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Updated: Jan 27 2020

Abruptio Placentae


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  • Snapshot
    • A 30-year-old G1P0 woman at 36 weeks of gestation presents to the emergency room with sudden onset of moderate back pain and strong uterine cramping that began 2 hours ago. Thirty minutes prior to the onset of back pain, she noted bright red vaginal bleeding. She has had no prenatal care. On physical exam she is afebrile; her blood pressure is 130/80 mmHg, pulse is 109/min, and respirations are 18/min. Abdominal palpation reveals a gravid, hypertonic uterus and palpable uterine contractions. You observe blood in the vaginal vault. Results of transabdominal ultrasound demonstrate retroplacental hemorrhage.
  • Introduction
    • Overview
      • partial or complete placental detachment prior to delivery of the fetus
      • diagnosis typically only applies to pregnancies > 20 weeks of gestation
        • placenta abruptio and placenta previa are the 2 most common causes of third trimester bleeding
    • Epidemiology
      • incidence
        • ~1% of all pregnancies
          • 2/3 of cases are "severe" based on maternal, fetal, and neonatal morbidity
      • demographics
        • more common in African-American women
      • risk factors
        • prior placental abruption
        • trauma (e.g., motor vehicle accident)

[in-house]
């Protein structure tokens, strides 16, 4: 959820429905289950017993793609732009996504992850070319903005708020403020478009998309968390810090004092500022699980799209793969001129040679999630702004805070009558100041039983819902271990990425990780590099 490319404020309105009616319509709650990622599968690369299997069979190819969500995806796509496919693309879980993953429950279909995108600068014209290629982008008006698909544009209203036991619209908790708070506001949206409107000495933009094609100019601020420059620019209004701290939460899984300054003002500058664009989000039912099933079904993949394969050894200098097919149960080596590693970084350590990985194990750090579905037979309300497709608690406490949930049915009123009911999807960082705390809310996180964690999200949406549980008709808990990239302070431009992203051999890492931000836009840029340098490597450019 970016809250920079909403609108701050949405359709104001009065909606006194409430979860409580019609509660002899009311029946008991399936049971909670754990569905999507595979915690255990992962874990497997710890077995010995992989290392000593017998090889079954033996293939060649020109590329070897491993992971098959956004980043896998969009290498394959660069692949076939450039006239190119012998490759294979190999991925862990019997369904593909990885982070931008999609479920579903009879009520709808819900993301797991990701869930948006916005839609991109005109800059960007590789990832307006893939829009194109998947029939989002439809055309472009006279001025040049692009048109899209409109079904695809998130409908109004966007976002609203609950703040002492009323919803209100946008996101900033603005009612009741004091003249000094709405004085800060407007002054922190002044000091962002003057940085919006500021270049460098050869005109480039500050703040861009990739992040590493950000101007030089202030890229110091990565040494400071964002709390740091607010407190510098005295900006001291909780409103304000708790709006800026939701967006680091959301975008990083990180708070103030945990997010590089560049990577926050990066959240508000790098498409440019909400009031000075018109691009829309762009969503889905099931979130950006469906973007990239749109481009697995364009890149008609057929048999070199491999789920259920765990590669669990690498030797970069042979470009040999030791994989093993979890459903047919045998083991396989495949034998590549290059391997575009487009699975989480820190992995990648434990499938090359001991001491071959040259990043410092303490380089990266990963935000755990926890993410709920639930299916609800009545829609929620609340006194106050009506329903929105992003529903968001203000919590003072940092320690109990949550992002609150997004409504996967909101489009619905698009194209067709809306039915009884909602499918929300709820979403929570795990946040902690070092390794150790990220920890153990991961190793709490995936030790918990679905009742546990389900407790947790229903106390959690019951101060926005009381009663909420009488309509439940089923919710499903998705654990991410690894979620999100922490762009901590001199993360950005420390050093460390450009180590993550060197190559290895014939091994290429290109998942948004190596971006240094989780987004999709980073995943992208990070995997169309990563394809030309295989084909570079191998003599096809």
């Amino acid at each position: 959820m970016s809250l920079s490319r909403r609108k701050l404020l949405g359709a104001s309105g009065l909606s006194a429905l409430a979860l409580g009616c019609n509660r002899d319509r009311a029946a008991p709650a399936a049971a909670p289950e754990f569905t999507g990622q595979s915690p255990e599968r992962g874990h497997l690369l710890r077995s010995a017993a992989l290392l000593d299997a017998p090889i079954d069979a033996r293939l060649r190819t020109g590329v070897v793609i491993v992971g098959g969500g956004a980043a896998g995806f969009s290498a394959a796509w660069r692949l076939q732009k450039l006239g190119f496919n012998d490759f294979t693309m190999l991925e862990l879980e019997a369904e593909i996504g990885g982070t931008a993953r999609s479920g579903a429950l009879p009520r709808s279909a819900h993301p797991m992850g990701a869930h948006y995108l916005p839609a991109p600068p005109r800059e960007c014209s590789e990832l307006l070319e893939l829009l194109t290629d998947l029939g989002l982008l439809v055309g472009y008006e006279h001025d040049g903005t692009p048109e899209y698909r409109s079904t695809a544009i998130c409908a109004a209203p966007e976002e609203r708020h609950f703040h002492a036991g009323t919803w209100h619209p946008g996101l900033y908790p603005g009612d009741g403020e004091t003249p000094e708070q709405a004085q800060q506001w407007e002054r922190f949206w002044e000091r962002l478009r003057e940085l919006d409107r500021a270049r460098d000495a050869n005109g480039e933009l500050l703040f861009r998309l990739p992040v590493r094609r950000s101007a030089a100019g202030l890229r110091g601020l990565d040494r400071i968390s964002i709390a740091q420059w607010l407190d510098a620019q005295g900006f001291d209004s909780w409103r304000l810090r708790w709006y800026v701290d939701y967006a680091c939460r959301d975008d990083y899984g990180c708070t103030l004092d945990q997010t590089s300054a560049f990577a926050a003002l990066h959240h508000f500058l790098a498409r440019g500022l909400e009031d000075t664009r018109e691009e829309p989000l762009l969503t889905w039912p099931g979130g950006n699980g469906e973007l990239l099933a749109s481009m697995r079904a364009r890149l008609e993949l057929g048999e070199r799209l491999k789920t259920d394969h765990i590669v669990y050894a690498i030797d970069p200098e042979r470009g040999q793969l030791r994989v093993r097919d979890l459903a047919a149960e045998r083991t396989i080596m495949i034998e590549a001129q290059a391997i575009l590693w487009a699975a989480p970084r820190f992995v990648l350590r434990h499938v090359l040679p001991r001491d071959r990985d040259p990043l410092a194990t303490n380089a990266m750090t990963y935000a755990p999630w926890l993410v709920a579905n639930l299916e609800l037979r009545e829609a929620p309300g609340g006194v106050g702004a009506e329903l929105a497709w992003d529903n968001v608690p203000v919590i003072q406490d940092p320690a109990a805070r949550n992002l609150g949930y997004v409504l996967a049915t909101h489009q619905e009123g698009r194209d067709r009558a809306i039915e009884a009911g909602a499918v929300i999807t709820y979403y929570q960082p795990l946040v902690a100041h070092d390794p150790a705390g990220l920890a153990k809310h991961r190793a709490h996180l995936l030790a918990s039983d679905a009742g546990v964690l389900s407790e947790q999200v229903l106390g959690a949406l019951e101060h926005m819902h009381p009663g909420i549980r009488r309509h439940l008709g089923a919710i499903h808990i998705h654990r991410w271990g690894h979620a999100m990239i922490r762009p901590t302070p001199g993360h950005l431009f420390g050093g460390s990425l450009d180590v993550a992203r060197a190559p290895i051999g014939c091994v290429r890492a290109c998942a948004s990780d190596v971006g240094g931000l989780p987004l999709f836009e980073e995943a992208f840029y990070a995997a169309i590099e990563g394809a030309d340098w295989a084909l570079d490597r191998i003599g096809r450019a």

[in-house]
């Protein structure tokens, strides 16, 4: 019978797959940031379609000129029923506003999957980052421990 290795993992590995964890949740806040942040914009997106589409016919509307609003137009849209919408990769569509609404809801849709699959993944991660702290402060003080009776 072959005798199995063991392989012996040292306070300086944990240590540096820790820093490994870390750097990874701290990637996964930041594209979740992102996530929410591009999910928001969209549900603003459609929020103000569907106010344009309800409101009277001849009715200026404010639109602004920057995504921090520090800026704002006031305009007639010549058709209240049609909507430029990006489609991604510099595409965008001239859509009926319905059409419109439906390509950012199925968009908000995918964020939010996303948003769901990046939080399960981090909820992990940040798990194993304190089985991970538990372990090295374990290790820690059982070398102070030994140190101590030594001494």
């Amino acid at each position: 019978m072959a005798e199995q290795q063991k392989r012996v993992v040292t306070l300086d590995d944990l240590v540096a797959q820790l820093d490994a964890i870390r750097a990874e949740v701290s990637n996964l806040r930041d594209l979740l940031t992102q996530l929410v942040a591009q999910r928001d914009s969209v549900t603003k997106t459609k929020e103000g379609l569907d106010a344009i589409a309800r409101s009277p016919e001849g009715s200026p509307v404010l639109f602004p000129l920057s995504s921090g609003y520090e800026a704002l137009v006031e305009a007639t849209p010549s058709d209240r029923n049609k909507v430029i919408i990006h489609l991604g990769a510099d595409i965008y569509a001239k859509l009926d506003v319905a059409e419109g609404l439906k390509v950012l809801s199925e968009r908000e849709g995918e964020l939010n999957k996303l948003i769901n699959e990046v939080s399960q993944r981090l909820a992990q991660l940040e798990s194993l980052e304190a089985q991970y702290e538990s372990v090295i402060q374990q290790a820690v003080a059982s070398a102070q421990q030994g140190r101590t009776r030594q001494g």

• maternal smoking
        • cocaine use
        • hypertensive disorders
          • eclampsia
          • preeclampsia
          • chronic hypertension
        • premature rupture of membranes
        • uterine structural abnormalities
          • bicornate uterus
          • uterine synechiae
          • leiomyoma
        • abnormalities of maternal serum biochemical markers
          • increased alpha fetoprotein
          • increased hCG
          • very low or very high levels of inhibin A
        • hyperhomocystinemia
    • Pathophysiology
      • rupture of maternal vessels in the decidua basalis
        • bleeding into the decidual-placental interface causes placental separation from the uterine wall
    • Prognosis
      • mother
        • increased morbidity and mortality
          • prompt intervention decreases the incidence of maternal mortality
        • increased long-term risk of premature cardiovascular disease
        • 2x risk of death after coronary artery revascularization in the future
          • may reflect underlying maternal vascular abnormalities that manifest as abruption during pregnancy
      • fetus
        • increased morbidity and mortality
          • especially when preterm
  • Presentation
    • Symptoms
      • abrupt third trimester bleeding
      • abdominal and/or back pain
      • uterine contractions
    • Physical exam
      • vital signs consistent with bleeding if severe
        • hypotension
        • tachycardia
      • gravid hypertonic uterus
      • uterine tenderness
      • blood/clots may be observed in the vaginal vault
      • fetal distress
        • nonreassuring fetal heart rate pattern
  • Imaging
    • Ultrasound
      • indications
        • diagnosis of retroplacental hematoma
          • classic for placental abruption